flute and live audio media - 30 min.


Some history from Miller Puckette's Pure Data Repertory Project: "Philippe Manoury's Jupiter, for flute and live electronics, was realized at IRCAM and first performed by Pierre-Andre Valade in April 1987. The piece was inspired by the flutist Laurence Beauregard, who had developed a flute with fifteen switches on its keys to aid a computer in tracking its pitch quickly. (Beauregard did not live to see his invention used on stage.) Barry Vercoe invented a score following program to accompany Beauregard's flute. The combination of a flute pitch detector, with a piece of software allowing live electronic processing and synthesis to be controlled by an event stream from a live instrument, seems to have been Manoury's main inspiration in writing Jupiter. The directors of IRCAM probably saw Jupiter as an exploratory piece that would open up possibilities for other composers hoping to write interactive pieces, not least Pierre Boulez, who had searched for many years for a way to add an electronic component to his Explosante/Fixe. (He was to wait a few years more, but eventually got his wish.) The original realization is by Miller Puckette, Philippe Manoury, and Cort Lippe; there are later contributions by Tom Mays and Les Stuck."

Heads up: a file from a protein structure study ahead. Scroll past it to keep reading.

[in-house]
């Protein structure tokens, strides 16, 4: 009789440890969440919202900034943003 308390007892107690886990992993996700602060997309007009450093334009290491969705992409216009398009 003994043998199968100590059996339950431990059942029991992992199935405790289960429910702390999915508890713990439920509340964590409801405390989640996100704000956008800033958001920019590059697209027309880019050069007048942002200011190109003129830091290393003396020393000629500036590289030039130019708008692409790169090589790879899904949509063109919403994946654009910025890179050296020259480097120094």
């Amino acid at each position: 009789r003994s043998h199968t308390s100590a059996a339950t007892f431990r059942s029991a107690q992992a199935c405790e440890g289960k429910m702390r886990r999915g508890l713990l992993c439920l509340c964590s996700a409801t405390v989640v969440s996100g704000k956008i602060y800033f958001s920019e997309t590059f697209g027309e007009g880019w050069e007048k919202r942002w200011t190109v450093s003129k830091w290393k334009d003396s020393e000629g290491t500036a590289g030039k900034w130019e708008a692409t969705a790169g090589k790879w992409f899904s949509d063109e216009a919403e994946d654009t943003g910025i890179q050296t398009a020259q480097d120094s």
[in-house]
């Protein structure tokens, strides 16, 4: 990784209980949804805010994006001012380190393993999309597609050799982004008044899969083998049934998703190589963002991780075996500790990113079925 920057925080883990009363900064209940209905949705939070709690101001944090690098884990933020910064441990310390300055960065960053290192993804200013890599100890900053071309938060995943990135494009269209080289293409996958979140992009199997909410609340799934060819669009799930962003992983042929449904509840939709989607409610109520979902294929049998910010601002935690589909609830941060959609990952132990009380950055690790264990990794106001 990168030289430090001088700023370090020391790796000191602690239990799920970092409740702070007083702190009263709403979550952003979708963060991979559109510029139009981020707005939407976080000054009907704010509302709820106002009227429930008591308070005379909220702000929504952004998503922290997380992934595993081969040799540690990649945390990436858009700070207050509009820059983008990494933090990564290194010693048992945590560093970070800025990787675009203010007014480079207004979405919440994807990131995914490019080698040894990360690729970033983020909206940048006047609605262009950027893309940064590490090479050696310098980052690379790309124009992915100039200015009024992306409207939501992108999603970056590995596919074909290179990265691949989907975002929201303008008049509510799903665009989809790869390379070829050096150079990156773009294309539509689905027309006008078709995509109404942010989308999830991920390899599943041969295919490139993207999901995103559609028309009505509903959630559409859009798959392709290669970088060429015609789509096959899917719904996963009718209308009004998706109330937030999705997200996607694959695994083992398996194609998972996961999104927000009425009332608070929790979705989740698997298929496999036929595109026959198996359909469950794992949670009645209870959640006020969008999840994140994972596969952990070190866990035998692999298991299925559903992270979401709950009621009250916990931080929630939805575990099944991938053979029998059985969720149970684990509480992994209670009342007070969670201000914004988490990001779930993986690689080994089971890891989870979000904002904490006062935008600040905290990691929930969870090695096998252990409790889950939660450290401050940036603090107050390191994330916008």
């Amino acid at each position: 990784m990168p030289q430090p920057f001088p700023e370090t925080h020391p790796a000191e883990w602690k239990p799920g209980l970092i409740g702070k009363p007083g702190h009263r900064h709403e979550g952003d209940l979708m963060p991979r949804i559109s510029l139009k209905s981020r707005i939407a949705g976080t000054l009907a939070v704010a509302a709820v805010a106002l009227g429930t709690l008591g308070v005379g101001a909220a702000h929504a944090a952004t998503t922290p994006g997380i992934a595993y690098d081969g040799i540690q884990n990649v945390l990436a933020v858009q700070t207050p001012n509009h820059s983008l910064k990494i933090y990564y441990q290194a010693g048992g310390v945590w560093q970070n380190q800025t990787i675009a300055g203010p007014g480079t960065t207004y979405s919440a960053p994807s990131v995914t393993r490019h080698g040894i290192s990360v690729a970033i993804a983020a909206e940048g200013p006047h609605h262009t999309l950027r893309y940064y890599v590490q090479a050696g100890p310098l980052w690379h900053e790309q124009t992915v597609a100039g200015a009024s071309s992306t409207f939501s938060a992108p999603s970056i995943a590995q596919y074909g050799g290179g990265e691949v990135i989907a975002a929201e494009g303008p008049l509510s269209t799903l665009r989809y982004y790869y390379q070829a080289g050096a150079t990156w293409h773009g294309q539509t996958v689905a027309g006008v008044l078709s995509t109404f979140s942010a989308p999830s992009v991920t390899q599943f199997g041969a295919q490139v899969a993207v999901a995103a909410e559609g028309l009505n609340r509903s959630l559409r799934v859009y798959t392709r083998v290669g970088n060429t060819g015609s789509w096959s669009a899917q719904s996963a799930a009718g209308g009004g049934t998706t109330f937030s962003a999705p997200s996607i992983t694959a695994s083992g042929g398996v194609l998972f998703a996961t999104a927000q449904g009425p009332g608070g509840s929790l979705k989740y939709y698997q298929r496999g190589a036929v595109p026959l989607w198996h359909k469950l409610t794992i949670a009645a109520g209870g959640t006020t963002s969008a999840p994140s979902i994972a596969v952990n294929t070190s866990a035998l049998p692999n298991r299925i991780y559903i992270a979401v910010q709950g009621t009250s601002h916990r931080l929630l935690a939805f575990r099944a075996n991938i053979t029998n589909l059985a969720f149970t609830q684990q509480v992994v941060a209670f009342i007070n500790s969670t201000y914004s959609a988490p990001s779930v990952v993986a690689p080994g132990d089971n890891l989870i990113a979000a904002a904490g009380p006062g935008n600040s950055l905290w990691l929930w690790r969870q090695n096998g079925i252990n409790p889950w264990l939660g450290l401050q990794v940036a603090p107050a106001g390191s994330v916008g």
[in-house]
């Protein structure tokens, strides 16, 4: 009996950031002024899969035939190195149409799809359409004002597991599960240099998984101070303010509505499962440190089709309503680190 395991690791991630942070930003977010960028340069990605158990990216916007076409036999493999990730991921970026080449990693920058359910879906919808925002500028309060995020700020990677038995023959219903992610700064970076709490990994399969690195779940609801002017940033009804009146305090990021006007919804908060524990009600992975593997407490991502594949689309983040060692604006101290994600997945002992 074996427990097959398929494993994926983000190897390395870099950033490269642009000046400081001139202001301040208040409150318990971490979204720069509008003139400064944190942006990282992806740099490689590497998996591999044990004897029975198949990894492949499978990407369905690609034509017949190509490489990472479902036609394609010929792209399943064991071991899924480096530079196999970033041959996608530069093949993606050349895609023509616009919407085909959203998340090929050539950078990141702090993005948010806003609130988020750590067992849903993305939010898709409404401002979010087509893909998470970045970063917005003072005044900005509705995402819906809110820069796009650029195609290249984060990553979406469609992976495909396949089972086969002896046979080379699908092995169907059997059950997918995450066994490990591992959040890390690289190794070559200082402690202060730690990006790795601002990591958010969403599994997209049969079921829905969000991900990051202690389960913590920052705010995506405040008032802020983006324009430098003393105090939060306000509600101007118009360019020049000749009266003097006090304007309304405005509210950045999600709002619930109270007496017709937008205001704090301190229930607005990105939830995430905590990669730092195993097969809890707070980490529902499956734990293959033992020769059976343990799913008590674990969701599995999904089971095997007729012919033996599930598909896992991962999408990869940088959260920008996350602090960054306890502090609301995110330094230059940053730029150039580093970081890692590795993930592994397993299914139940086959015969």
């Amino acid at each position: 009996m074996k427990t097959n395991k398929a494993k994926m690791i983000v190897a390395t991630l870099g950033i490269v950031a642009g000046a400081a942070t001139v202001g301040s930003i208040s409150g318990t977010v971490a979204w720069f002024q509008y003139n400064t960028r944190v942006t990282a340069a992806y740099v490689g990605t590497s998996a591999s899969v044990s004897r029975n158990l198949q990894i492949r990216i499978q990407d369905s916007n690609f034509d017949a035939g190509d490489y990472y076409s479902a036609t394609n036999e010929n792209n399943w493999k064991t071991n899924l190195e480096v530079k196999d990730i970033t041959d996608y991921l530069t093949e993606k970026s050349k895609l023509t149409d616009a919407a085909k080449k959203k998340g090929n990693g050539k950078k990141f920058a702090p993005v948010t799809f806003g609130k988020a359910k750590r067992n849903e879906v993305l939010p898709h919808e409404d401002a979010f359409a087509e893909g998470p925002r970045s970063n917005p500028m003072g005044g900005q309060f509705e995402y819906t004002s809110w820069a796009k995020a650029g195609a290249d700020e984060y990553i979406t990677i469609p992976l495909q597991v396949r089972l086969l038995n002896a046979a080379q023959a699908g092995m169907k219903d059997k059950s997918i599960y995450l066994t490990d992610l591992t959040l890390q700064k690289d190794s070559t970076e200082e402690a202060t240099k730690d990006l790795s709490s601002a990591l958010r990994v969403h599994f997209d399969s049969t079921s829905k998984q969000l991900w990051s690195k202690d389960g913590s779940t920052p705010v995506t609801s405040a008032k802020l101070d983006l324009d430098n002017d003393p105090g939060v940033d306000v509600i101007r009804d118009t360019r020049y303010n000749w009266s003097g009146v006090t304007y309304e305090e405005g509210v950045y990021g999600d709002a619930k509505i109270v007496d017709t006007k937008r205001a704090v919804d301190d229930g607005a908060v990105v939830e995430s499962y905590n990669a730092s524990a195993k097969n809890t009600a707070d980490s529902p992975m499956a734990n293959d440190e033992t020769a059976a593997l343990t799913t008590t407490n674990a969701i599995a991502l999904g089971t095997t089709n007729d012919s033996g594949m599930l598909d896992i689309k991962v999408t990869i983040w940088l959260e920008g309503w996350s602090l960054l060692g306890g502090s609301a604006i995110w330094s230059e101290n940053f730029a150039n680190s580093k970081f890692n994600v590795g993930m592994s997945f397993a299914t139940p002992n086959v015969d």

Puckette does not mention the historical significance of Jupiter: it was one of the first pieces to use his extremely influential software, MAX.

In 2014, Michael Matsuno (flute) and Paul Hembree (computer musician) performed the piece (using Puckette's updated Pure Data Repertory version) at UC San Diego on the {Sound Initiatives} Concert series, co-curated by Hembree, Yeung-ping "Ping" Chen and Kyle Johnson.